Second Dimension initiatives were meant to bring renewed focus on community life and identity by restructuring the administrative levels of governance, and by giving individual citizens more immediate access to local governance. Once these goals have been achieved, the next step toward the Third Dimension is to give each community even greater cohesion and functionality by re-organising its very labour structure.

Third Dimension communities will require each member to devote a substantial proportion of their time (say, 30%) to voluntary community support activities, and a smaller fraction of their time (say, 10%) to activities that enhance and develop their capacity for meditation, concentration and spiritual awareness. This leaves only some of their time (say, 60%) available for income generation through private enterprise and private-sector employment. These allocations of time would of course be different for individuals who work for the community, or for area or regional government agencies, as their main source of employment. 

If 60% employment seems insufficient, from a First Dimension point of view, to allow for a satisfactory income and to support a family, we must consider that much else would be different in the Third Dimension. Heightened levels of consciousness will lead to greater powers of concentration and focus, for example, resulting in greater efficiency and productivity in the majority of skilled jobs, such that work at 60% time in the Third Dimension would likely be equivalent to full-time employment in the First. Moreover, participation by the entire adult population in the administration of the community and in the operation of its various services would imply reduced government spending, and thus a smaller tax burden, leaving more income at each family’s disposal.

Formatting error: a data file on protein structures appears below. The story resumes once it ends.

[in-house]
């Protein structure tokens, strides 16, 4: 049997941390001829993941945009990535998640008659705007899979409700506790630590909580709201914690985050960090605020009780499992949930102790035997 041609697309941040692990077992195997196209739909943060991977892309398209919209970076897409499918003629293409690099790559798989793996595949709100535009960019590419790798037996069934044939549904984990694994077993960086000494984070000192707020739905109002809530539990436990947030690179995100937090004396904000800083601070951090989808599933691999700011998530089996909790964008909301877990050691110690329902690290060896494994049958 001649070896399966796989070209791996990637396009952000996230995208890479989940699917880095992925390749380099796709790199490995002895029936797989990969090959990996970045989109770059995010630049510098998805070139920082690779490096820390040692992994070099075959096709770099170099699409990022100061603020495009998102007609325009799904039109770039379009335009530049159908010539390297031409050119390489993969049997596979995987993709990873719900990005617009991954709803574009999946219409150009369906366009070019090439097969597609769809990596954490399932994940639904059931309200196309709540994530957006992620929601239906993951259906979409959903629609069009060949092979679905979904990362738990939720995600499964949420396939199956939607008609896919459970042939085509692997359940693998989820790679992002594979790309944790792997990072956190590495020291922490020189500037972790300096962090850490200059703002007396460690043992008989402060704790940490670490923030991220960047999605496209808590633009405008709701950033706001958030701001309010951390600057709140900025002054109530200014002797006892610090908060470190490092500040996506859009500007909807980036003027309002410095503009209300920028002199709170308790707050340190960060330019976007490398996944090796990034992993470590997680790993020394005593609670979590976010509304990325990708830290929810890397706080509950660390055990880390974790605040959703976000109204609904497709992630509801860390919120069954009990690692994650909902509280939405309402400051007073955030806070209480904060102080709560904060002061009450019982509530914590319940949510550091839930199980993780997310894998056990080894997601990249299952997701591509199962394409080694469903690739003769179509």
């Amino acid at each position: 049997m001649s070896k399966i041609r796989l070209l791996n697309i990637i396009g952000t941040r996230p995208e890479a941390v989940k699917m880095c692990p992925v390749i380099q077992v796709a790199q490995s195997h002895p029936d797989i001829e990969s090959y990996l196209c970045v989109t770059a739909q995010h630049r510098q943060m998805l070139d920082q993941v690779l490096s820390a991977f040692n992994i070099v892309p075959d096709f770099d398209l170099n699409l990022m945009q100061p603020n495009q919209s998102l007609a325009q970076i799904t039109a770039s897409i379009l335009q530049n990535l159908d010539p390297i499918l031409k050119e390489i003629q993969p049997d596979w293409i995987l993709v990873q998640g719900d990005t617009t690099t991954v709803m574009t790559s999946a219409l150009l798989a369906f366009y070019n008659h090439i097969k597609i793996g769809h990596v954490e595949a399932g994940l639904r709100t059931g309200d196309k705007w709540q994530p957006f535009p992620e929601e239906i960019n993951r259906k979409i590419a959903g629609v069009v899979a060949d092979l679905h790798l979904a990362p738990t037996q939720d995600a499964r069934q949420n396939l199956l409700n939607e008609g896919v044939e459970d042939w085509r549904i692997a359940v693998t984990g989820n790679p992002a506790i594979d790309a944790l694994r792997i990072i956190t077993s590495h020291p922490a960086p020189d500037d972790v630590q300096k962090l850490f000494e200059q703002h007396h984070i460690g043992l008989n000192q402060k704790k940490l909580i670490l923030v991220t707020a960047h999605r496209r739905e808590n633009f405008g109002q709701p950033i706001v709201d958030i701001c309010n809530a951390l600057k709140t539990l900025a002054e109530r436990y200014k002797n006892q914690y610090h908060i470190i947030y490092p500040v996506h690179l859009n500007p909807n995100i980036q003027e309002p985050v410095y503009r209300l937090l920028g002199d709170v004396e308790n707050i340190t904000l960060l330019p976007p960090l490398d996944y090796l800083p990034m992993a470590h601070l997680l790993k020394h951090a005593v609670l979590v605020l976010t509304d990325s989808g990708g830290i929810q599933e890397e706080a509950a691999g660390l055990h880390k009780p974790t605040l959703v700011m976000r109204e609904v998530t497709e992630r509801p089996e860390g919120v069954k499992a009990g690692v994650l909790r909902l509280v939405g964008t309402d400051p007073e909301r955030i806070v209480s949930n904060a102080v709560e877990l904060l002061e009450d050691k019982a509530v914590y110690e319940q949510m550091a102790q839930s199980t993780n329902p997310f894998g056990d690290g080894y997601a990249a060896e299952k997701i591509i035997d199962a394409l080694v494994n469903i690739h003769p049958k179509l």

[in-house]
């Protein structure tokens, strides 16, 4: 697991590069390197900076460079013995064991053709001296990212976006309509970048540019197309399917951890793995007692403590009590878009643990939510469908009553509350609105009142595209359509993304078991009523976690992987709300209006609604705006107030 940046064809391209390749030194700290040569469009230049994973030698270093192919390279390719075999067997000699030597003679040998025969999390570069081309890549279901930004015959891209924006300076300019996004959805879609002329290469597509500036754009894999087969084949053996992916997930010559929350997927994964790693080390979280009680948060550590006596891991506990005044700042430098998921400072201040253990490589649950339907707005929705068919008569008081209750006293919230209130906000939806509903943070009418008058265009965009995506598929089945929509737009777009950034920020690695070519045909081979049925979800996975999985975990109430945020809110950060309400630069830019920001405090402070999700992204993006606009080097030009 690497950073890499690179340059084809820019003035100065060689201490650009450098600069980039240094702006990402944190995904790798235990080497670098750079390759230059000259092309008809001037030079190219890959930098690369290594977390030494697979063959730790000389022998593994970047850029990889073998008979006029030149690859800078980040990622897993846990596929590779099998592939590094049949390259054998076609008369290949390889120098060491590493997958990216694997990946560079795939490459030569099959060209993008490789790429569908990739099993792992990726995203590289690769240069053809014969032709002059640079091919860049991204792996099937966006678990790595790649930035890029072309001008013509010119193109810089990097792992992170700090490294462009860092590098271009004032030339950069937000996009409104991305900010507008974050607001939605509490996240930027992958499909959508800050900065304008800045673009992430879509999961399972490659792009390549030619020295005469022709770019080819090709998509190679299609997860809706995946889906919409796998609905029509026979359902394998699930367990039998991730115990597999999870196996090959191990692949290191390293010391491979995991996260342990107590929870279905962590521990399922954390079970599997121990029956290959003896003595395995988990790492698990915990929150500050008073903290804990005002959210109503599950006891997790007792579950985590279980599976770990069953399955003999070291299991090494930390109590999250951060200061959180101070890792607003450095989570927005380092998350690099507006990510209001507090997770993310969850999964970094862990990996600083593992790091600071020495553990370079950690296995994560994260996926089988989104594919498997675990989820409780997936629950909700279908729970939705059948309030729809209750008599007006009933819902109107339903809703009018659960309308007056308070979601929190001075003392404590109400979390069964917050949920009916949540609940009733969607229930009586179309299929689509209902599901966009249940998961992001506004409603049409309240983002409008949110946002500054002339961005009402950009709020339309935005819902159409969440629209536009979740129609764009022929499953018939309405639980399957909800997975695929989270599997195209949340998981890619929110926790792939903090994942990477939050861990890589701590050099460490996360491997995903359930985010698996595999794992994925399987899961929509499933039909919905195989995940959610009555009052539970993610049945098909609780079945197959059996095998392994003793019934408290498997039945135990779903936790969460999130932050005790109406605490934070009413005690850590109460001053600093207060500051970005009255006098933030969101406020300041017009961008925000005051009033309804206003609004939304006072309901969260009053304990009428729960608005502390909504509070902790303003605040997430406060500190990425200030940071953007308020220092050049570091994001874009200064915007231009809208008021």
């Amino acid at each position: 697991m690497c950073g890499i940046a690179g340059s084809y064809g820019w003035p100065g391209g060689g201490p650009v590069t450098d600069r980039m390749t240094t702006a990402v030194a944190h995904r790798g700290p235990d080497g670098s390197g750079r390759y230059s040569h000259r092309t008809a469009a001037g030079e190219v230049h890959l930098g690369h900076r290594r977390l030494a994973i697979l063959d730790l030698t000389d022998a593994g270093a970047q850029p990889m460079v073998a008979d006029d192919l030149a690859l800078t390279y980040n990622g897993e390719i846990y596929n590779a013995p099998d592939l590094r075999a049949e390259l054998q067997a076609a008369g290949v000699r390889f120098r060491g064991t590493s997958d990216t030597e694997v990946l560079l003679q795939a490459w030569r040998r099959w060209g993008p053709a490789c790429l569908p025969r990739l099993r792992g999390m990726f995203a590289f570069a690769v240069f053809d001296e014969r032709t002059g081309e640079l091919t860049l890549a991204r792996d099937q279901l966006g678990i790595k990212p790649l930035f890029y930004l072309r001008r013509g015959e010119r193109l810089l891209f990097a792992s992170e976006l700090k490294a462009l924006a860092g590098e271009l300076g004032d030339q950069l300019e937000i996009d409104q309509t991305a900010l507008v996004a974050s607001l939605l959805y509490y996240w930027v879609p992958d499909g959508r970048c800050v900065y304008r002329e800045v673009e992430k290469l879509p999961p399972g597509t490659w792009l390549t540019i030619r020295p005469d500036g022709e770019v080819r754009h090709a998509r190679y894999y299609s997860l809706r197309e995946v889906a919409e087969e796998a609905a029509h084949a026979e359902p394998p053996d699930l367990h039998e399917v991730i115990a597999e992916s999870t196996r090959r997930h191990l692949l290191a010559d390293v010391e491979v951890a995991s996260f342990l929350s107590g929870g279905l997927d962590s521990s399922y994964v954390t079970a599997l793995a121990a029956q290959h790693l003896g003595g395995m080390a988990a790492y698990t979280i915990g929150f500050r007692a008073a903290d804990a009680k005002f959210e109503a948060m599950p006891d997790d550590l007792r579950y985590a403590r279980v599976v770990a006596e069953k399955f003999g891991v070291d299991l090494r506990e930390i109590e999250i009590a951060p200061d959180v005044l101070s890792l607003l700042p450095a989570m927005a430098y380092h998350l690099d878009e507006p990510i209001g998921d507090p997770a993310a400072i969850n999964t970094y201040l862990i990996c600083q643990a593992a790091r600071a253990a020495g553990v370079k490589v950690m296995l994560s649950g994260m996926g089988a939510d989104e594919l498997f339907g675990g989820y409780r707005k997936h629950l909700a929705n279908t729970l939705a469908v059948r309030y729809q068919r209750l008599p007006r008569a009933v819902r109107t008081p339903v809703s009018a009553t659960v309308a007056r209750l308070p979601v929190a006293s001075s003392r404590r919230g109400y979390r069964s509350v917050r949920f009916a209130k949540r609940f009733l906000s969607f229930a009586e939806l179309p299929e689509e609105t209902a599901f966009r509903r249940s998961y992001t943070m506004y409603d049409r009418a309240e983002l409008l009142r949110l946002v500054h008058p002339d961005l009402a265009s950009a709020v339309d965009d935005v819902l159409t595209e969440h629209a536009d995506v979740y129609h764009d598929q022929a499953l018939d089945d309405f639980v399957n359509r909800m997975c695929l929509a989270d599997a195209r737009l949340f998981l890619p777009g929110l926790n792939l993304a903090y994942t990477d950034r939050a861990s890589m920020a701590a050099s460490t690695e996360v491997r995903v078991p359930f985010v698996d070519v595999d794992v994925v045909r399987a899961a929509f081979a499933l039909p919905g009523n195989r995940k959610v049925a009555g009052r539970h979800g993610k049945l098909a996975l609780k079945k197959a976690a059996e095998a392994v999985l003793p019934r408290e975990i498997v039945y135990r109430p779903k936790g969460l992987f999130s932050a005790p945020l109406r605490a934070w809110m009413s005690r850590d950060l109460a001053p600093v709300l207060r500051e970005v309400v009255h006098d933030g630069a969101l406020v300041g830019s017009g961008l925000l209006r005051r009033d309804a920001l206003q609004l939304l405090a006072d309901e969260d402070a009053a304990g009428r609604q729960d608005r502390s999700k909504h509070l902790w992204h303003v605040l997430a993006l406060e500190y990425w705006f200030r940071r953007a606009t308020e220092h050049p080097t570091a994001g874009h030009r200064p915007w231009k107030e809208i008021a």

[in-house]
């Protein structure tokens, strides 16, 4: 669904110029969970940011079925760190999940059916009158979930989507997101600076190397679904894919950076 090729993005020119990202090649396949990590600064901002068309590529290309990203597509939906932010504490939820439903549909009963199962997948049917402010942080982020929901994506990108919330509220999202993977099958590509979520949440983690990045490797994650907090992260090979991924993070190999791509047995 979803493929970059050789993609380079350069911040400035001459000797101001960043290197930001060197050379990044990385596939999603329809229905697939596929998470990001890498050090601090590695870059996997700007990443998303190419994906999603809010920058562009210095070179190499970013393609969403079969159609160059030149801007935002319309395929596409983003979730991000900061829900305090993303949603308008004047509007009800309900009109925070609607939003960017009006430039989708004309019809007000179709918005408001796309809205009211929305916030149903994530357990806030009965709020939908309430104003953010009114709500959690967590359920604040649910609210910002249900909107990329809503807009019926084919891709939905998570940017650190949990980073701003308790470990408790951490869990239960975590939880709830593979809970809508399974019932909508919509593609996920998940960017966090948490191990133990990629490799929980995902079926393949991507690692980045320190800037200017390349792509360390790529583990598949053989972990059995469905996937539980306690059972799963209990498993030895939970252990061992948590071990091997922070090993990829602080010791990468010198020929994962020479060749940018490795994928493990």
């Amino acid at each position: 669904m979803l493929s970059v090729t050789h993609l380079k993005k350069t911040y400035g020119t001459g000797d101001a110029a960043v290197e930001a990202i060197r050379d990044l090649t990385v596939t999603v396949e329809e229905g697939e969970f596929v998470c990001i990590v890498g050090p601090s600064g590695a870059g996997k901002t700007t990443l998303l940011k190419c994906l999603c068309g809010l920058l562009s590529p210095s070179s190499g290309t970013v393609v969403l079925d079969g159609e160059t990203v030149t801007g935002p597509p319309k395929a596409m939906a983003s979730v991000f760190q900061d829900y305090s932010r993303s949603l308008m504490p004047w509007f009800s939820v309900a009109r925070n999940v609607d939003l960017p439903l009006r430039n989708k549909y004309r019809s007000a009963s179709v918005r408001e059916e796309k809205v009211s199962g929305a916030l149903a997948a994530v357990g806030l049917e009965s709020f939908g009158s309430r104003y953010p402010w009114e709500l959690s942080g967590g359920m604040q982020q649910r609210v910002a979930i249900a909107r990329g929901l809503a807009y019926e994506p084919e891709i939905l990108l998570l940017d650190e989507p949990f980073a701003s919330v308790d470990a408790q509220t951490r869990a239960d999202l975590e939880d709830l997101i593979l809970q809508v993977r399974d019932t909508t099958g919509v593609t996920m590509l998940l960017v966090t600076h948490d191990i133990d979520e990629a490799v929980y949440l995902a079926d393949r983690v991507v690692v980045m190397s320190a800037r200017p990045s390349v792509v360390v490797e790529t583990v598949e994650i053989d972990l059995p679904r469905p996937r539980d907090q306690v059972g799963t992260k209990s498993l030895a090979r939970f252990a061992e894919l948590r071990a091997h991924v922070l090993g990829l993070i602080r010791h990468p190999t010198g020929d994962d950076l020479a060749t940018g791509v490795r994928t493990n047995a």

Recall also that the Third Dimension is the dimension of transcendence. At this stage, most adult individuals will be advanced practitioners of meditation and able to recognise and appreciate the inherent logic of a system based on heightened consciousness and cooperation. The dedication of 40% of one’s time to the community and to consciousness-enhancing pursuits will not seem like a burden that needs to be monitored or enforced by others. In fact, it will come naturally to most citizens because through community participation and a shared effort to raise consciousness all Third Dimension citizens will find fulfilment.